The ideal of interactive, highly-engaging training and education is ancient. A Chinese proverb says: "Tell me, and I'll forget. Show me, and I may remember. Involve me, and I'll understand." However, the gap continues to grow between antiquated, passive training methods and a workforce that lives an ever more interactive, multimedia, user-controlled lifestyle. With game-based learning tools to bridge that gap comes the promise of vastly more productive and engaged students and workers—ones who embrace learning.
There are two approaches to games and learning, namely, Game-Based Learning (GBL) and gamification. GBL, also referred to as 'Serious Games', which are computer or video games designed for a primary purpose (education or solving a problem) other than entertainment. This involves the use of simulations to support teaching and learning. Gaming simulation is an interactive-learning environment that makes it possible to cope with authentic situations that closely mimic reality. According to Kip Kelly (2013) “serious games can allow players to apply what they have learned in an L&D [Learning and Development] experience and apply it in a safe, simulated environment. For example, health care professionals can practice a new medical procedure using a serious simulation game before introducing it in the workplace”.
There have been several studies conducted on learning and serious games, for example, a recent study by the Office of Naval Research found that video game players performed ten to twenty percent better in perceptual and cognitive ability than non-game players, and that video games helped adults process information faster(Steinberg,2012). Another study by the Federation of American Scientists found that students remembered only 10 percent of what they read; 20 percent of what they heard; 30 percent if they used visuals related to what they heard; and 50 percent if they watched someone performing a task while explaining it, and almost 90 percent if they do the job themselves, even if only as a simulation.(IBM staff, n.d)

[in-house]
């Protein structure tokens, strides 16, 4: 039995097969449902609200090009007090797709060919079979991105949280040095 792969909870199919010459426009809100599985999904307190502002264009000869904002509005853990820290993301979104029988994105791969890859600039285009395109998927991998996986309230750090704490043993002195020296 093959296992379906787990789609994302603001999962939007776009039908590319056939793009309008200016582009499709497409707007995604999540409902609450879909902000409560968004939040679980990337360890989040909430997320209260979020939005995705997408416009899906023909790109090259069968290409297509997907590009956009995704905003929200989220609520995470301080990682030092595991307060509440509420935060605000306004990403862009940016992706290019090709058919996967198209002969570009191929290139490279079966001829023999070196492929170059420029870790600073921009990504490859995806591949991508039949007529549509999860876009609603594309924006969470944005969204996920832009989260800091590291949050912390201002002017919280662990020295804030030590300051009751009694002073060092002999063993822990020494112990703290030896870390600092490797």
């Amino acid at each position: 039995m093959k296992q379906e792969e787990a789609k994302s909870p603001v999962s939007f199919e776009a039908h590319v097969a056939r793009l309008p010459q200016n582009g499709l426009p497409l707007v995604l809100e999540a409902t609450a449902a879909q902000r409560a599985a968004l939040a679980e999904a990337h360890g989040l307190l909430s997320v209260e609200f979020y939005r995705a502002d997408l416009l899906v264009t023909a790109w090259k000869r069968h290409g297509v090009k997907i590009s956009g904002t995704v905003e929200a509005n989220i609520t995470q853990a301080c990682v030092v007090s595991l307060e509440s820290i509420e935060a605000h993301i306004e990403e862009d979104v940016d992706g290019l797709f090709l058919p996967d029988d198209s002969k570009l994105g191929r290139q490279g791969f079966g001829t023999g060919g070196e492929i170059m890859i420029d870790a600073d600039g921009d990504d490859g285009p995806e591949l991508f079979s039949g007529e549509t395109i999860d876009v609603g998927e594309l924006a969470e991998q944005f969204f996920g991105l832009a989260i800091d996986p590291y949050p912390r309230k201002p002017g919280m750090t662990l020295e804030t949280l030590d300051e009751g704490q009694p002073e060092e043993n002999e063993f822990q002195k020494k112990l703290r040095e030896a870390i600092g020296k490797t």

Gamification, on the other hand, is 'the use of gaming techniques, game thinking, and game mechanics to enhance non-game contexts (Pitts 2012). Elements of this, derived from video-game design; namely, points, leader-boards, competition, and achievements, are deployed in a variety of contexts, rather than about using individual video games. One example of this is how by using gamification (adding gaming feedback, DevHub saw a 70 percent increase in web developers finishing their websites. This was possible because gamification assumes that the player is not motivated at the beginning beginning of the game, and through accelerated feedback from all users, competition and incentives increases motivation. It should be noted that gamification techniques do not have to be rooted in technology. For example, leader boards can be visual aids posted in a department to motivate and inform workers about departmental goal...